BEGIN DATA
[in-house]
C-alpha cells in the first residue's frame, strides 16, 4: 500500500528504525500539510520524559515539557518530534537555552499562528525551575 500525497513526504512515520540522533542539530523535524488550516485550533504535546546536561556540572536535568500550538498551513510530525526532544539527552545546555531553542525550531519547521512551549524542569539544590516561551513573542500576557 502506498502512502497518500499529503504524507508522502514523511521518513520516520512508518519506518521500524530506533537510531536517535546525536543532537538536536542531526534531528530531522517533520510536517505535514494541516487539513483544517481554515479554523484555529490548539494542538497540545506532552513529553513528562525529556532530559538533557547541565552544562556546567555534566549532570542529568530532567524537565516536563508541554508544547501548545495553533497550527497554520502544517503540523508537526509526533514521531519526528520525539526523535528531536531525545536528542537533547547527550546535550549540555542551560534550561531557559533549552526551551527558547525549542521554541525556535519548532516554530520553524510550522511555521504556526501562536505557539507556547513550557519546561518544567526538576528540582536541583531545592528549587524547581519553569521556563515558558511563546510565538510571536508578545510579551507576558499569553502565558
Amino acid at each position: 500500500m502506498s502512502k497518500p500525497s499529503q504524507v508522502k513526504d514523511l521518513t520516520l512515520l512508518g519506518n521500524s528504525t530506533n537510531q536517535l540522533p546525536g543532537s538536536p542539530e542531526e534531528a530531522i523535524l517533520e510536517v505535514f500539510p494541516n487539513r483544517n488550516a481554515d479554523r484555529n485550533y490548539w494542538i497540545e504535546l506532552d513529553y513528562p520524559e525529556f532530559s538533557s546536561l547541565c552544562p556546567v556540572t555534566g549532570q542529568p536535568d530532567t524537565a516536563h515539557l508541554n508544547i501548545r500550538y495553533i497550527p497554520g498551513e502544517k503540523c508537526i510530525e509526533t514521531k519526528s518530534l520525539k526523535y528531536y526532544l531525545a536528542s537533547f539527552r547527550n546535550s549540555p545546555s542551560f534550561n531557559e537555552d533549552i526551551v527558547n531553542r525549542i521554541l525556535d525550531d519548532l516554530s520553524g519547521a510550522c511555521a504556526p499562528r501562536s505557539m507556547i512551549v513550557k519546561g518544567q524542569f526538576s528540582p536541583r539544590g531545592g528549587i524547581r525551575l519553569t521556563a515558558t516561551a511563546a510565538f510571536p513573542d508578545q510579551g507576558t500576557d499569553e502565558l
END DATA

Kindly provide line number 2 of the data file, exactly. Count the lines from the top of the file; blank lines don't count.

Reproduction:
C-alpha cells in the first residue's frame, strides 16, 4: 500500500528504525500539510520524559515539557518530534537555552499562528525551575 500525497513526504512515520540522533542539530523535524488550516485550533504535546546536561556540572536535568500550538498551513510530525526532544539527552545546555531553542525550531519547521512551549524542569539544590516561551513573542500576557 502506498502512502497518500499529503504524507508522502514523511521518513520516520512508518519506518521500524530506533537510531536517535546525536543532537538536536542531526534531528530531522517533520510536517505535514494541516487539513483544517481554515479554523484555529490548539494542538497540545506532552513529553513528562525529556532530559538533557547541565552544562556546567555534566549532570542529568530532567524537565516536563508541554508544547501548545495553533497550527497554520502544517503540523508537526509526533514521531519526528520525539526523535528531536531525545536528542537533547547527550546535550549540555542551560534550561531557559533549552526551551527558547525549542521554541525556535519548532516554530520553524510550522511555521504556526501562536505557539507556547513550557519546561518544567526538576528540582536541583531545592528549587524547581519553569521556563515558558511563546510565538510571536508578545510579551507576558499569553502565558